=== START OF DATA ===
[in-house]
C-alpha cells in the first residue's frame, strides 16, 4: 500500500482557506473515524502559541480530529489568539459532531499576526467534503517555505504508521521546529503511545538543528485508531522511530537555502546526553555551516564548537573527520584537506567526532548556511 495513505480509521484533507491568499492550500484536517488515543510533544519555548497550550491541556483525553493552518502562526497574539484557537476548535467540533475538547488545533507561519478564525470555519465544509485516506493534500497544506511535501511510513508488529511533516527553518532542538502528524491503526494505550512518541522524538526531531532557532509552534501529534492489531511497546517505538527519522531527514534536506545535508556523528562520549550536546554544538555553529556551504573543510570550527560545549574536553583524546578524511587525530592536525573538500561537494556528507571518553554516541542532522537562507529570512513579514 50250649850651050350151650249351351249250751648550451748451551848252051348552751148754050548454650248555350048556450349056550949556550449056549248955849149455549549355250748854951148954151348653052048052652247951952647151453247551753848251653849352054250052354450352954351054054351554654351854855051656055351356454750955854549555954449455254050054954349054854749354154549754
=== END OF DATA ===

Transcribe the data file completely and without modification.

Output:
[in-house]
C-alpha cells in the first residue's frame, strides 16, 4: 500500500482557506473515524502559541480530529489568539459532531499576526467534503517555505504508521521546529503511545538543528485508531522511530537555502546526553555551516564548537573527520584537506567526532548556511 495513505480509521484533507491568499492550500484536517488515543510533544519555548497550550491541556483525553493552518502562526497574539484557537476548535467540533475538547488545533507561519478564525470555519465544509485516506493534500497544506511535501511510513508488529511533516527553518532542538502528524491503526494505550512518541522524538526531531532557532509552534501529534492489531511497546517505538527519522531527514534536506545535508556523528562520549550536546554544538555553529556551504573543510570550527560545549574536553583524546578524511587525530592536525573538500561537494556528507571518553554516541542532522537562507529570512513579514 50250649850651050350151650249351351249250751648550451748451551848252051348552751148754050548454650248555350048556450349056550949556550449056549248955849149455549549355250748854951148954151348653052048052652247951952647151453247551753848251653849352054250052354450352954351054054351554654351854855051656055351356454750955854549555954449455254050054954349054854749354154549754